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Prescott Bank

now The Counting House

50 Cornhill, EC3
Built: 1891-92
Architect: Henry Cowell Boyes
Location: Cornhill
Listing: Grade II   (1997)

The facade on Cornhill.

Sandwiched between a rare (for the City) modernist 1930s building and the last 18th century house on Cornhill, the former Prescott Bank building at No. 50 manages to signal elegance without any hint of aloofness or pretensions of grandeur. The composition of tall banking hall followed by gradually more abbreviated upper storeys and bold terminating cornice is a well-balanced example of classical proportions and restrained, refined effect.

The double height ground floor is faced in rusticated Portland stone but the well-proportioned Tuscan columns and pedestals are in grey polished Aberdeen granite.  Above it, the successive storeys are faced in red brick and feature fully encased stone window surrounds. There are stout neo-baroque balconies on the third floor and a forcefully moulded, balustraded cornice on top – featuring a full complement of mouldings, modillions and rosettes.

A properly executed classical facade calls for a forceful terminating effect, here provided by the cornice.

Among other details, note the spandrel carvings which perhaps refer to the family arms of the bank’s original founders’ family arms.  Some asymmetry is introduced by the pediment-and-oculus set above the western entrance, which could have more fruitfully been simply arcuated. Overall, Prescott Bank prefigures the Edwardian return to less eclectic references.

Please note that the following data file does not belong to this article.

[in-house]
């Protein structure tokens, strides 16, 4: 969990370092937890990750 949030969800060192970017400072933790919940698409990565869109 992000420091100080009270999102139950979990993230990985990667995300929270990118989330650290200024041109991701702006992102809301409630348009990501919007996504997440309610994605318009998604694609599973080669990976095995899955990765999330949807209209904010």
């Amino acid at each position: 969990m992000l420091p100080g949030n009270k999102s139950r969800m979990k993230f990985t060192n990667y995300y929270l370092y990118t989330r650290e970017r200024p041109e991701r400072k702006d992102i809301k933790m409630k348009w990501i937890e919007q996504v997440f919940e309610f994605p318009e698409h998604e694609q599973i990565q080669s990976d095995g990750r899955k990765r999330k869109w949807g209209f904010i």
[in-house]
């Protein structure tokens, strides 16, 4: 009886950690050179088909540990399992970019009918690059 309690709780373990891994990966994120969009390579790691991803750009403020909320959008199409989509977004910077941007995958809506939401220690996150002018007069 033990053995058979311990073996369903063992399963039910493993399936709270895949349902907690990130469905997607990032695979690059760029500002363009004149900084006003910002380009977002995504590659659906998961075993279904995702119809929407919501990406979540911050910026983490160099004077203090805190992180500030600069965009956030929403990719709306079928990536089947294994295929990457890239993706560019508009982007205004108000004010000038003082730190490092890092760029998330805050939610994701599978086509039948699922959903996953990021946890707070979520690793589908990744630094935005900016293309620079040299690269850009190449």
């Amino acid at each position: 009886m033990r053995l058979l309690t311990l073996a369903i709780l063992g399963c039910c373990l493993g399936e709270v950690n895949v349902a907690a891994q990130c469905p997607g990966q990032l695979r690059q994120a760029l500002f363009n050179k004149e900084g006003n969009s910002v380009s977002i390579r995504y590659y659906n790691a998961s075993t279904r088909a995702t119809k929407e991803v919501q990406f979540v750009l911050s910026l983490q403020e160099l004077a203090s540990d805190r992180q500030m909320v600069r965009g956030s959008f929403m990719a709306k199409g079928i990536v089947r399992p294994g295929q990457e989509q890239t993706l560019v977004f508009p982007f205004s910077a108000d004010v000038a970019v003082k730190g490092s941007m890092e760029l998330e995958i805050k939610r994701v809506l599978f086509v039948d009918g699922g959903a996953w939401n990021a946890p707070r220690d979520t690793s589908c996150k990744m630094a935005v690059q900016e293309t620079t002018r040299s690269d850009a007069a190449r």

Detail of the ground-floor widow arches and spandrels.

The private bank was founded in 1766 (in Threadneedle Street) as Prescott, Grote, Culverden & Hollingsworth and, via a number of changes and mergers, became Prescott, Dimsdale, Cave, Tugwell & Co Ltd in 1891, as a joint stock bank. It then took over a number of smaller rivals and was simply renamed Prescott’s Bank in 1903. Further amalgamations by 1918 brought it under the aegis of the National Provincial Bank, itself a precursor of the NatWest group. This location was a bank until 1997, when the Fuller’s pub chain bought it and turned it into a pub and hotel. From its establishment in 1895 until 2017, the City University Club was located here in the upper storeys.

The former banking hall is now an ornate Fuller’s pub.

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